Now, what is the truth? Let me state this very clearly….I DO NOT raise 90% of the meat I sell! Never said I did. I take responsibility for 100% of the meat I sell. It is really clearly highlighted at my shop. I absolutely went to Nancy and Cindy several years ago and asked if they wanted to raise pigs for me, and it was because pigs “are a pain in the ass!”. They declined, no big deal. The rest of your stories are crap. Never sold a Felton Acres/Green Star Chicken as my own, ever (feel free to ask Mark or Sarah). I did use Mark’s harvest rig for a long time, so maybe that is where you’re confused. I don’t have a single production animal on my Christmas tree farm. All the animals there are my wife’s for school tours/field trips. By the way, they are all rare breeds she is propagating to help continue the heritage breed. The black pigs you can see from Mill Station Road (you know Nancy, where you used to pull over and park to count my chicken tractors to see if I was raising everything I was selling?) are a pure bred pair of African Guinea Hogs. I do manage 20 acres up the road where my chickens are pastured. Do you want that address so you can check it out? I normally don’t get involved in the inane ramblings of the crazy people that haunt these comment sections, but I can only take so much. My history stands on its own. Nancy, you should worry about your own legacy.

    2. John, if we should leave the reporting to the reporters then perhaps we should leave the coments section to those who actually read the article. If you had read it you would have noticed the parts about not jumping to conclusions before all of the information has come out. You read the headline and then grabbed your pitchfork didn’t you?

      1. I’m used to trolls not reading article and then waving their little fists around like idiots. Kinda reflects on them, not me.

        The REAL story about why I wrote this piece almost two weeks ago? The local and national news weren’t covering the story of local producers being screwed in this process. All people saw was the recall information and a lot of panic. No information had been released other than the recalls and I asked that people support their local producers and know the accurate details before panicking and killing our great local meat producers.

        I felt it was important to have a conversation. And to let people know there was more to the story. I worked closely with the news reporters to get as much information as quickly as possible about Rancho and the “custom kill” producers.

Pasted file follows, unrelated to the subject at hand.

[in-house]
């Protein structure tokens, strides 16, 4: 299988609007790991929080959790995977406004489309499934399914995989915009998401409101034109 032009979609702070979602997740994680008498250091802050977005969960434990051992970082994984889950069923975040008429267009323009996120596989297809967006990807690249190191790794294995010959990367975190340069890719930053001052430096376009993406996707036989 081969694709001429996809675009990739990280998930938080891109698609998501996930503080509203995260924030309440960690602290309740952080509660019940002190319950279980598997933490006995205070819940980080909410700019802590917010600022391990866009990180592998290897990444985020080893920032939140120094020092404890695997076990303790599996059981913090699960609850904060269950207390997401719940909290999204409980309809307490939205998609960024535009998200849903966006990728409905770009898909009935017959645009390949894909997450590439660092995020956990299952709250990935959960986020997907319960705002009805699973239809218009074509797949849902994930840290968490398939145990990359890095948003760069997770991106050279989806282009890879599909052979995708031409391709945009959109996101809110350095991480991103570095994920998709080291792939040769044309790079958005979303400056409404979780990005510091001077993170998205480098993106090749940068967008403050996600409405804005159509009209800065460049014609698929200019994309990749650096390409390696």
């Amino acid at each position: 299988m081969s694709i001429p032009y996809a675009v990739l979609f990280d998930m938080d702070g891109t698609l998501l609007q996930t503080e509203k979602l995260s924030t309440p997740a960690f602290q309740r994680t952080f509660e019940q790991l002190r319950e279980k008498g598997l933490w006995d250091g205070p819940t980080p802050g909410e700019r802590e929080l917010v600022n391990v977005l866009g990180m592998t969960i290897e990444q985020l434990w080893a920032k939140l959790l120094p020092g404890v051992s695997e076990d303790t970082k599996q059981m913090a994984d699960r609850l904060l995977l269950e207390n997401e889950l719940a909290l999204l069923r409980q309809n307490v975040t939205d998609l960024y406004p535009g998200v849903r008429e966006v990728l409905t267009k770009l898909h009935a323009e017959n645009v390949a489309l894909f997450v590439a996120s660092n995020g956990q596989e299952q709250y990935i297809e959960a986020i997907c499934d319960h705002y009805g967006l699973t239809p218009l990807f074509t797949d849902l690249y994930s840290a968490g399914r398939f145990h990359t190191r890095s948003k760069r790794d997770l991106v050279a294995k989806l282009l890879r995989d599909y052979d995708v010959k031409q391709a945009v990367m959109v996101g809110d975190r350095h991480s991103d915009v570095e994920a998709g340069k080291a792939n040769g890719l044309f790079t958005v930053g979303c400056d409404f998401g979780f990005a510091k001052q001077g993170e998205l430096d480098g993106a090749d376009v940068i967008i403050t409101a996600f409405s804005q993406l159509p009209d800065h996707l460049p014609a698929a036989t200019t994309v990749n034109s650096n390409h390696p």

It was my personal mission to make sure that the story didn’t die with the scare tactics. As you’ll probably notice, not many national news sources have kept up with the details (although I suspect the “cancer heads” will get some renewed interest).

        There have been many, many allegations of what happened. NOTHING has been proven yet. I’m NOT here to misrepresent anyone, but what I’ve called for is accurate and balanced reporting. I’m proud of what the Press Democrat has done (for the record, i am NOT a newsroom reporter, I am a blogger, and I don’t pretend to be anything else, although I do occasionally write pieces for the paper).

        If Rancho did do what has been alleged, then there needs to be clear accountability. I am glad to know that Marin Sun Farms may take over the operation for custom kill, which I have a lot of faith in.

        We all need to keep following this story, use our brains and support the good practices of responsible meat producers.

  4. I’m not surprised there was animal abuse reported. Now what? I guess if you are going to eat locally grass fed beef, you are going to have to accept the fact that the animals were potentially frightened, harmed, and physically abused before that meat was placed in front of you. There is no getting around it. I bet you anything that female inspector had sleepless nights and will be haunted by what she saw. I’m glad there is a criminal inspection and there should be stiff penalties for employees that threatened her or dissuaded her from reporting.

    1. I think, unfortunately, that was what small local producers were trying to avoid. By not having to transport them long distances, raising the beef locally on ranches rather than in crowded, abusive situations and by having a personal stake in making sure the meat is well-processed, the idea is to have a more humane treatment of the animals.